copic markers on bristol paper by Nalini Haynes
Guess who got copic markers for Christmas?
It’s much easier to get a good tonal range from copic markers than from pencils, and without the smudging side effects. Although I love charcoal, that’s even worse for smudging and just does not last.
It’s harder to learn to hold the markers correctly though, particularly the wedge-shaped larger end of the marker although I like the broad strokes. Hubby bought me the harder pens for illustrations; I think I’ll go with the softer, more paintbrush-like pens in the future for a more organic, painterly feel.
I forgot to say: this is my FIRST EVER drawing using copic markers. Even when I was a kid Mum barely let me touch textas in case I used them up, so this is a NEW ERA.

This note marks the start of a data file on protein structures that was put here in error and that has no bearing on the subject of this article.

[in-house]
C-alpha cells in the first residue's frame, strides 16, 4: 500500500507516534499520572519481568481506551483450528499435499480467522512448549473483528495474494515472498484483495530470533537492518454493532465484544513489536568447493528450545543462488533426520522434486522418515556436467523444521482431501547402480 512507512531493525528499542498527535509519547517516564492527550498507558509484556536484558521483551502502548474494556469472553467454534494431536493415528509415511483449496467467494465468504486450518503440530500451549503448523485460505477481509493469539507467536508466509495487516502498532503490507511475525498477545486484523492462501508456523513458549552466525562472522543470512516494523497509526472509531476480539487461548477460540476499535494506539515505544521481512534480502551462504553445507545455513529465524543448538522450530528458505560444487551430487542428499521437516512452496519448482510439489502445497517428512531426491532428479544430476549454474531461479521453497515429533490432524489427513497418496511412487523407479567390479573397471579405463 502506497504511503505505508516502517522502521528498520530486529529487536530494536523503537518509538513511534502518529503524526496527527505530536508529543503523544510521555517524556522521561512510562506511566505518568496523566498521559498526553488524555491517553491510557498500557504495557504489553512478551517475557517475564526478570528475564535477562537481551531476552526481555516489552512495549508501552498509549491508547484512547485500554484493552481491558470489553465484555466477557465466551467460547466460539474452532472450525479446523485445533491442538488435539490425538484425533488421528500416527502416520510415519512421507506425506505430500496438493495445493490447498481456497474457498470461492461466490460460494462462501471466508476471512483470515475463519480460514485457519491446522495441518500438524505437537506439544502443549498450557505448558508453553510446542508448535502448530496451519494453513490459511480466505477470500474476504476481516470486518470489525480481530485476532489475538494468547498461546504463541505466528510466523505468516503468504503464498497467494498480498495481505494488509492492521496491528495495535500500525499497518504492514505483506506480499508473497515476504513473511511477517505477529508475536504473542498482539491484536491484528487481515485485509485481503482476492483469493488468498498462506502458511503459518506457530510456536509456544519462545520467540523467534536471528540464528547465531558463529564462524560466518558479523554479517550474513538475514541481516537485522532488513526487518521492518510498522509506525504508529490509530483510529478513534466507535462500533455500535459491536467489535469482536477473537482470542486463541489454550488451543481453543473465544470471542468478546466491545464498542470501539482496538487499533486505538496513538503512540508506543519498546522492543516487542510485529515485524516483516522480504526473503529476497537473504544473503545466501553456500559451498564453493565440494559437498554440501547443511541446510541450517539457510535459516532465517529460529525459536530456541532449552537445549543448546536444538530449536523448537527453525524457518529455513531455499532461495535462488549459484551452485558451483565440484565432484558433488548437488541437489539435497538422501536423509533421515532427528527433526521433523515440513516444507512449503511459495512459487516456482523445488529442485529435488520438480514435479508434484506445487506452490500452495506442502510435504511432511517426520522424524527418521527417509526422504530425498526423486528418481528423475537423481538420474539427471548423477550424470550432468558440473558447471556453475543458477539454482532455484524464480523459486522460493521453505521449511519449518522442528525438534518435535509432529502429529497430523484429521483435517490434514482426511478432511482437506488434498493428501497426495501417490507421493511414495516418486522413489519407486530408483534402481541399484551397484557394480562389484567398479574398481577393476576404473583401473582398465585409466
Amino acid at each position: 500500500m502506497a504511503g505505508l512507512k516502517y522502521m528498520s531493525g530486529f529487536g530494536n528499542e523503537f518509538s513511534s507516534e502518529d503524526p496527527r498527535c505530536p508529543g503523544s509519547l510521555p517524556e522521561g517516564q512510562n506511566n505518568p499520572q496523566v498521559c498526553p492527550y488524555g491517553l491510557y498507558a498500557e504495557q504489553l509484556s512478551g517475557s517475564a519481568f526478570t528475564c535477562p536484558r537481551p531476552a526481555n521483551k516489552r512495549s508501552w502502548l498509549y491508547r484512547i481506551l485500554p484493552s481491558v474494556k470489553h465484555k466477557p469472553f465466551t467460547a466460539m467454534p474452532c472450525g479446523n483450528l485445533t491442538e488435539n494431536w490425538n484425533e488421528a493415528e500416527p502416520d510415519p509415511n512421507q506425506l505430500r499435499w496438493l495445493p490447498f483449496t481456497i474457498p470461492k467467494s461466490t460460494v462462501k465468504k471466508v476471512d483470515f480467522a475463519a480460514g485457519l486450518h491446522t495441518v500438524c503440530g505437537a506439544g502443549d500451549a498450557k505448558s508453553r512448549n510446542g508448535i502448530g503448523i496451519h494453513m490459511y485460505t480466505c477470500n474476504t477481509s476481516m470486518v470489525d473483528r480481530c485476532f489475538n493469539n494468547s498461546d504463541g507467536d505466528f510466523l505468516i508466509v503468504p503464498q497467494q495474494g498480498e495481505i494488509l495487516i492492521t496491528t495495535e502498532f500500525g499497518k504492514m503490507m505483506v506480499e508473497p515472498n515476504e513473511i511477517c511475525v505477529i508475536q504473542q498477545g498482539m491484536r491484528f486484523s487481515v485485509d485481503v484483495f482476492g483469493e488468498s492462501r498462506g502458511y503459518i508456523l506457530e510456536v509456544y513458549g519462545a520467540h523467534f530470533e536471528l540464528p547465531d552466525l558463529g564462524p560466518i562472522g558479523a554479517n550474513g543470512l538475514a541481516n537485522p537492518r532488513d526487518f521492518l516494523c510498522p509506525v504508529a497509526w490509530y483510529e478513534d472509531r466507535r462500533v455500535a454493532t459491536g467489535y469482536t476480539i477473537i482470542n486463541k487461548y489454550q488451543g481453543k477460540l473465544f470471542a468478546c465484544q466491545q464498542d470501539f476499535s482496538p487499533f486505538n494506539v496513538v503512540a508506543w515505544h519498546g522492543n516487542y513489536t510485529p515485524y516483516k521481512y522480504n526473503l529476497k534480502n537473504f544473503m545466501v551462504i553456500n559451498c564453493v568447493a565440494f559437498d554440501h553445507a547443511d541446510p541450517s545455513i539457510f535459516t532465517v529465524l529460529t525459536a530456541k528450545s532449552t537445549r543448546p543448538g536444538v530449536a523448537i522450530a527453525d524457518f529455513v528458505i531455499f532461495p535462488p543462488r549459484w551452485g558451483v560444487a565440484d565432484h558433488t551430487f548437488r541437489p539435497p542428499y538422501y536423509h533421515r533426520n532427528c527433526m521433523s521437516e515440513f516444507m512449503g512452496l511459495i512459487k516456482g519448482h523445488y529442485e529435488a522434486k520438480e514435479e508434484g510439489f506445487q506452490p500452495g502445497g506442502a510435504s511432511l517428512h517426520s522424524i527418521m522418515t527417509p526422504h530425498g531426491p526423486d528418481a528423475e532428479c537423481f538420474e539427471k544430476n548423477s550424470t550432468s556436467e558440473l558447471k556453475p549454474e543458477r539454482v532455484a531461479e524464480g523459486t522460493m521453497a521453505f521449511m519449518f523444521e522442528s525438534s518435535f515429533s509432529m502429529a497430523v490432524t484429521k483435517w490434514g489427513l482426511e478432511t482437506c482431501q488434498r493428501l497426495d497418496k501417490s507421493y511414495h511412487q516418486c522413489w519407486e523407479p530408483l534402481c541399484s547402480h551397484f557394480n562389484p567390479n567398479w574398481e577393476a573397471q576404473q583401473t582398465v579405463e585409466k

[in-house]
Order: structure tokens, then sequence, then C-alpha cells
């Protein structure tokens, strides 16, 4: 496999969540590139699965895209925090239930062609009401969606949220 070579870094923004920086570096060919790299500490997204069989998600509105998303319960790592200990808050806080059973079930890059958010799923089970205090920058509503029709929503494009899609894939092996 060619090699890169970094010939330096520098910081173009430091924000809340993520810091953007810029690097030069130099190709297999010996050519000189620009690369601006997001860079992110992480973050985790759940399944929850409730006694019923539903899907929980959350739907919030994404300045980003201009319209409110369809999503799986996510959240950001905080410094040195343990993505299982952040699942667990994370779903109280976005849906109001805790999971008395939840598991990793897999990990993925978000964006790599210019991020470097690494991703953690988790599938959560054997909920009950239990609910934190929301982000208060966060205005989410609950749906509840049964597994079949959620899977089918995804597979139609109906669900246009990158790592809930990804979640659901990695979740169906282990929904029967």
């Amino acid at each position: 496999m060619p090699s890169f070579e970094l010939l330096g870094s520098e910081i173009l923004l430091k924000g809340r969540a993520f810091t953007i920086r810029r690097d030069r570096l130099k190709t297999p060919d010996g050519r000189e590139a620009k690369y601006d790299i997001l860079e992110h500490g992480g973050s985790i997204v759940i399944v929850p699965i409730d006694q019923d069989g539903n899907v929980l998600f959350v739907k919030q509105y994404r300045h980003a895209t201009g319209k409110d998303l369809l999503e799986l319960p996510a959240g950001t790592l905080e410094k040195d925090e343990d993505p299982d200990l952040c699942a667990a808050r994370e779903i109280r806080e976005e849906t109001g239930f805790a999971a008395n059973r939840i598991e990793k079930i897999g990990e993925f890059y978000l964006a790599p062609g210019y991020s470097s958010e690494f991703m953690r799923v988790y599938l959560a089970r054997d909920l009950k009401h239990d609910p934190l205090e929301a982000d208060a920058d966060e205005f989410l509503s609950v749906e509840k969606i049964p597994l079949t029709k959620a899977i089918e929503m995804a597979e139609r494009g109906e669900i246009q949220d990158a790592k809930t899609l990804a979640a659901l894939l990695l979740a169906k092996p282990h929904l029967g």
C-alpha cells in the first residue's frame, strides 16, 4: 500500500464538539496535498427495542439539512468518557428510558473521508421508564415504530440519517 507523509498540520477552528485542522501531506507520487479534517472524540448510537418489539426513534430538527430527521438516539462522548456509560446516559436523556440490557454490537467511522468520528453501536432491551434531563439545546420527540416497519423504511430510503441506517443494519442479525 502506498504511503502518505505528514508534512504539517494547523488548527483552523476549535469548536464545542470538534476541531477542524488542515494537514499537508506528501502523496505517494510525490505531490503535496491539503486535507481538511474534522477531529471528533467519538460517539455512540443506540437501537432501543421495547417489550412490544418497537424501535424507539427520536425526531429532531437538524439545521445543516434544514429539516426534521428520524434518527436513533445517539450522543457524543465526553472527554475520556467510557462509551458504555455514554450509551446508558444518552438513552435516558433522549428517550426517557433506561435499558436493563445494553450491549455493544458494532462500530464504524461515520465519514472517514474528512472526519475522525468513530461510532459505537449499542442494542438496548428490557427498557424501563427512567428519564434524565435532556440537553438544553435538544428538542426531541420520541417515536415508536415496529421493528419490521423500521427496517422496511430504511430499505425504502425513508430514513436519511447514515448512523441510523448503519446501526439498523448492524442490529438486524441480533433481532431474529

The above photo was taken when my camera needed a service. Since then my camera has been serviced and is taking better photos but it is still incredibly difficult to photograph art without uneven lighting showing in the photo or over-exposing the image. The below image was scanned in by Dinkums in Swanston Street. The service was friendly, helpful and very cheap at only $3 per scan but the tonal range is not good: the darks are lighter and the light shading is lost altogether. This is even more evident in a sekret project that will be revealed soon. I’ve tried tweaking in Photoshop but that has just confirmed that the light shading was lost altogether, it has not just been washed out by a back-lit monitor. I will try having the work scanned in elsewhere: a friend recommended another (much more expensive) scanning company for artwork.